2. A valve as defined in claim 1 in which said plate is movable along the axis of said means while making a substantially sealing fit therewith, whereby said threaded means may have a length approximately equal to the distance from said housing to said partition, and said plate may be adjusted to fit snugly against said partition.
3. A gas valve comprising a housing having connectors adapted to receive inlet and discharge conduits and make a sealing fit therewith, a tapered seat in the housing, a tapered rotatable valve element mounted in said seat, said valve element having an opening therein adapted to be aligned with a similar opening in said housing when rotated to a certain position and adapted to close the opening in said housing when rotated to another position,
said housing having a portion above the tapered seat and having a threaded portion thereon,
an operating stem extending from said tapered valve element and in said housing portion,
resilient tensioning means in said housing portion in engagement with said tapered valve element at one end and means on said stem at the other end for maintaining the surface of said tapered valve element in contact with the surface of the tapered seat,
a washer plate received on said stem and in the housing portion above the resilient tensioning means and having a depending flange and means thereon engaging with cooperating means in the housing portion for preventing said washer plate rotation therein,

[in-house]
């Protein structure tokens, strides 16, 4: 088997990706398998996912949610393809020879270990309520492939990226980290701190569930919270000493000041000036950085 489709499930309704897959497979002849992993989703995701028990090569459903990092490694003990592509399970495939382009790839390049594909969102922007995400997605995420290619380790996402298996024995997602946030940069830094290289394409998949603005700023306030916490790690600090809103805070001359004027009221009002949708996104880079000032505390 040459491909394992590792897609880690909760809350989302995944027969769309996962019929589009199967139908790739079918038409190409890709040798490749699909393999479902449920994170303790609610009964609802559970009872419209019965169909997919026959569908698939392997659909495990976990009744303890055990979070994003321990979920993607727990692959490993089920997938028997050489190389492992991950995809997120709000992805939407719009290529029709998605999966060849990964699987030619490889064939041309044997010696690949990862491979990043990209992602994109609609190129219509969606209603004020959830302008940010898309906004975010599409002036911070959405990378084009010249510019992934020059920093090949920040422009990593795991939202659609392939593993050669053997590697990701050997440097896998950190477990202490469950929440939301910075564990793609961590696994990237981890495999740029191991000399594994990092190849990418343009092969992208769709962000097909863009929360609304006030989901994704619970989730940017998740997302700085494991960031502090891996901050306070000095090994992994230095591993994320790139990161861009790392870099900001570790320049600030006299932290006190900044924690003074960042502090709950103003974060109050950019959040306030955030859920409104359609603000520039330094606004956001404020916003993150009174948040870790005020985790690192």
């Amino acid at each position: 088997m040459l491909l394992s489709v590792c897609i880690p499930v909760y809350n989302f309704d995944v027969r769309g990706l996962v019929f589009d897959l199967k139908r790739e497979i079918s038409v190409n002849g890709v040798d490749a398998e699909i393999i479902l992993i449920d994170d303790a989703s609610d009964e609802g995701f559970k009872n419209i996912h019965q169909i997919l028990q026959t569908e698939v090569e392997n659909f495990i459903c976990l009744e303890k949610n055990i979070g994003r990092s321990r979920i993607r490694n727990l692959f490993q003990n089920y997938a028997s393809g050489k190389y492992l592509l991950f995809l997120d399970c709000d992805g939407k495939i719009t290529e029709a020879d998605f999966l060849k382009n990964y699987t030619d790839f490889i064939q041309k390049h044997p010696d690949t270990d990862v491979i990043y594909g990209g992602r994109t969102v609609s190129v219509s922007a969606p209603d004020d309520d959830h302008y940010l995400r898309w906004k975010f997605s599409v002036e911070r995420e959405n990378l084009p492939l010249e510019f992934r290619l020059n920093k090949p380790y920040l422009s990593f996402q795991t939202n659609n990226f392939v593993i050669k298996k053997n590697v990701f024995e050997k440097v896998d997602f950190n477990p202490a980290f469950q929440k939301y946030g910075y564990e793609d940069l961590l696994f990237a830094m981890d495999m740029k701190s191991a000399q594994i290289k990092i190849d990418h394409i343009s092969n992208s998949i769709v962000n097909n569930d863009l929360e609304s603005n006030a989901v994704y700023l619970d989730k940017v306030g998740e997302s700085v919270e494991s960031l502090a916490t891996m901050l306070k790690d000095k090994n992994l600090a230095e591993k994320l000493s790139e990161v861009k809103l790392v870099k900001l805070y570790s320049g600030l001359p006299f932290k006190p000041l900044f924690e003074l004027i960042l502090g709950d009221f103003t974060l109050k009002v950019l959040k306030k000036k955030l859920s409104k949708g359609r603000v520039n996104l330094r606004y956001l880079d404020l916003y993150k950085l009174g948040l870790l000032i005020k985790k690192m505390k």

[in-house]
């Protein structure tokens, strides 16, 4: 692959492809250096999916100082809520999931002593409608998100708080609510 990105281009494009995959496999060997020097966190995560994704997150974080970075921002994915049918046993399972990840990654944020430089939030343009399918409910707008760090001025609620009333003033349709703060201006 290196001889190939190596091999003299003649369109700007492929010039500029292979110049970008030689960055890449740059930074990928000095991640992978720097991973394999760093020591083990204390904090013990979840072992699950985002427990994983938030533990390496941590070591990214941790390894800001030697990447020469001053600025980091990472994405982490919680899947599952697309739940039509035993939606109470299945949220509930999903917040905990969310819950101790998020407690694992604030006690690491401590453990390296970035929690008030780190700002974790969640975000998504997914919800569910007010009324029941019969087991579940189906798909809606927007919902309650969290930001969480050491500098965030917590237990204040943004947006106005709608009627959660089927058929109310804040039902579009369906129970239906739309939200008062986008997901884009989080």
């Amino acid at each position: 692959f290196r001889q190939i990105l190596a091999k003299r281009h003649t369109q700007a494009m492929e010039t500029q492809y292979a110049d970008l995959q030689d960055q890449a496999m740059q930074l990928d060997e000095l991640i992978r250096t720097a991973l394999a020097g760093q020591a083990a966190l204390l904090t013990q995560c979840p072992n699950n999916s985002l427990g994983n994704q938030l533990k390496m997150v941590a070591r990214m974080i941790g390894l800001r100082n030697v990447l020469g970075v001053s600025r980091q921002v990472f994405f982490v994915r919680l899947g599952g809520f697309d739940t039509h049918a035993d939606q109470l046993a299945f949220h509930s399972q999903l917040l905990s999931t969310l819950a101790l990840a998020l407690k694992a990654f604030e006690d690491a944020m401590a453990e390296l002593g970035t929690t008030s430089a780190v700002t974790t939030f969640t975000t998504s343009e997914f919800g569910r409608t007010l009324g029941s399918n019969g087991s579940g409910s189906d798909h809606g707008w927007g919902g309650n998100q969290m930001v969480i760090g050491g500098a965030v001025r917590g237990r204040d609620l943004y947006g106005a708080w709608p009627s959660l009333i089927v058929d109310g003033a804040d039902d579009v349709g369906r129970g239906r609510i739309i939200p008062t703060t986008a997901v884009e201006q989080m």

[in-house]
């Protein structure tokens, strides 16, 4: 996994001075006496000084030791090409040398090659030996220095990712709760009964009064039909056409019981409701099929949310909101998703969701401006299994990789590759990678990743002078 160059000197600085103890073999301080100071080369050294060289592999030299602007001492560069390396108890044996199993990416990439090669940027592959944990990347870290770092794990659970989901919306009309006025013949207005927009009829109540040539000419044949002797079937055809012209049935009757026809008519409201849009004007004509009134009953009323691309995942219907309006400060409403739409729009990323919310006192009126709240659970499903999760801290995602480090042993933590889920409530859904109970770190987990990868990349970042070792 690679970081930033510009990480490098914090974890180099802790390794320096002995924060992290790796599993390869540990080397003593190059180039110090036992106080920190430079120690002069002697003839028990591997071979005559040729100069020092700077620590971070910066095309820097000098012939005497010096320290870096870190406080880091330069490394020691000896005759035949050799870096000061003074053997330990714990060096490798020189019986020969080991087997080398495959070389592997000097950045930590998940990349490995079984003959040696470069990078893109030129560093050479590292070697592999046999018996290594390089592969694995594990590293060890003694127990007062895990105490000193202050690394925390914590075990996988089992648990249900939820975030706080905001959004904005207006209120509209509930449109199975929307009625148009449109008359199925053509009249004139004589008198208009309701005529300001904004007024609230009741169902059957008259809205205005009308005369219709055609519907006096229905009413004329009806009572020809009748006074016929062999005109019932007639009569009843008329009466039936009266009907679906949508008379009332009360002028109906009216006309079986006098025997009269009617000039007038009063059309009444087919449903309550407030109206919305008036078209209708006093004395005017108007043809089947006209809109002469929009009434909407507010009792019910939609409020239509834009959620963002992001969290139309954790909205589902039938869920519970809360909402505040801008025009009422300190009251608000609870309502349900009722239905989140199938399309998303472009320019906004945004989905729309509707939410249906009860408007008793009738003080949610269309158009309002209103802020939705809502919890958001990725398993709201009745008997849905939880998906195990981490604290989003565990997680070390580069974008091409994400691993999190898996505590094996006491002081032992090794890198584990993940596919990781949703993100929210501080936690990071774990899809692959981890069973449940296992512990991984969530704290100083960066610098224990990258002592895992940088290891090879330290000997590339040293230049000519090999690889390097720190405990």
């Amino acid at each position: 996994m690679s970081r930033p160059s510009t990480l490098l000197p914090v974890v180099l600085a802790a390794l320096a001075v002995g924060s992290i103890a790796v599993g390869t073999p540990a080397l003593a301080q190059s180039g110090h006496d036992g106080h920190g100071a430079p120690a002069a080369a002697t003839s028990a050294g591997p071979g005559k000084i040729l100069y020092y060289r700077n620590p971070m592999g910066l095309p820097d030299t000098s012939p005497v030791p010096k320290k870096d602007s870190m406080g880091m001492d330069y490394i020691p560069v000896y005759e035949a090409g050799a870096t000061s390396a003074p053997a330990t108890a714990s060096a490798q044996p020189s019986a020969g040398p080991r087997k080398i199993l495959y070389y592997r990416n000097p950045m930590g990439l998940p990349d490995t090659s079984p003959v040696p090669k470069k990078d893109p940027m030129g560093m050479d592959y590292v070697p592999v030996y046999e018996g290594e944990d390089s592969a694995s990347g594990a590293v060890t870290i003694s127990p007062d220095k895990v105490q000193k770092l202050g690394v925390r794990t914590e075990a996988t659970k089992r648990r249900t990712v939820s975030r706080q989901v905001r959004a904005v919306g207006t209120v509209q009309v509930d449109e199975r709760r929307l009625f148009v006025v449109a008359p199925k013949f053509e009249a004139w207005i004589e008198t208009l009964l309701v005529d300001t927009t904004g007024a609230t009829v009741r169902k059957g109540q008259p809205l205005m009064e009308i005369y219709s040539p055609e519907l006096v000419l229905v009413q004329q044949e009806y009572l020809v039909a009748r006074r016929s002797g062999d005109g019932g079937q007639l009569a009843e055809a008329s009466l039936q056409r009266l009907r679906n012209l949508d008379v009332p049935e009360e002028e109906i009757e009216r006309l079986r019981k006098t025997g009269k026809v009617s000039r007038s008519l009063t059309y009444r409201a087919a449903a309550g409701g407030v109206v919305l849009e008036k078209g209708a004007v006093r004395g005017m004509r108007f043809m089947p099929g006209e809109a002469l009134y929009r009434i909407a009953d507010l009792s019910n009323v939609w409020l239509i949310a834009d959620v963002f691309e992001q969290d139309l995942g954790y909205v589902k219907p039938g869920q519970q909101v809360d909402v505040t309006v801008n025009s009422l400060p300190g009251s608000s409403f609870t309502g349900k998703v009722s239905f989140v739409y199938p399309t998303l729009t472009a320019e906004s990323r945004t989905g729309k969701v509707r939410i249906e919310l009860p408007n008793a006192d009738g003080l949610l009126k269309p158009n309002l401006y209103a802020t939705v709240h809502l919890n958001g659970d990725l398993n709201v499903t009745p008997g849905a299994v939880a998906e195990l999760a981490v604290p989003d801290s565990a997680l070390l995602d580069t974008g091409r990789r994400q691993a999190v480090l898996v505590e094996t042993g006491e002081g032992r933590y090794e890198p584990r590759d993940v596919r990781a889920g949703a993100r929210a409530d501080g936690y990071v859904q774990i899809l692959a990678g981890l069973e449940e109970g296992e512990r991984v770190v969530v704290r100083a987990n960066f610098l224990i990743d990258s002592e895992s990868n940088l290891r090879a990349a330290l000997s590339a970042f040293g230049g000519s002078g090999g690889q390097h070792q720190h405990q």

holding means attached to the housing portion for holding the Washer plate from moving upwardly,
means ontsaid stem and abutting the lower face of said washer for holding said stem downwardly against said resilient tensioning means and cooperating with the depending flange on said washer for limiting the rotation of said stem,
a plate having a threaded portion and an opening therethrough for accommodating an operating member for said stern,
threaded pipe means of different lengths threadably engaging said threaded portion of the housing portion at one end and with threaded portion on said plate at its other end for varying the distance between said plate and said housing portion.
4. A gas valve in accordance with claim 3 in which said housing portion has its threaded portion on its inside, said holding means attached to the housing portion is an externally threaded washer threadedly received in said threaded portion of the housing portion, said means of different lengths threadably engaging said threaded portion of the housing portion are externally threaded members.
5. A gas valve in accordance with claim 3 in which said housing portion has its threaded portion on its outside, said holding means attached to the housing portion is an apertured transverse web positioned intermediate the ends of an internally threaded collar, the lower internally threaded end of said collar being threadedly received on said external threaded portion of said housing portion, said means of diflerent lengths threadedly engaging the upper internal threads of said threaded collar.
References Cited UNITED STATES PATENTS 221,526 11/1879 Connolly 137367 1,215,250 2/1917 Cassidy 137-367 1,741,983 12/1929 Ellberg et a1 25 l312 X 1,744,186 1/1930 Wakefield 137-364 X 2,176,399 10/1939 Garrett 137368 2,194,714 3/1940 Mueller 251-181 X HENRY T. KLINKSIEK, Primary Examiner. M. CAREY NELSON, Examiner.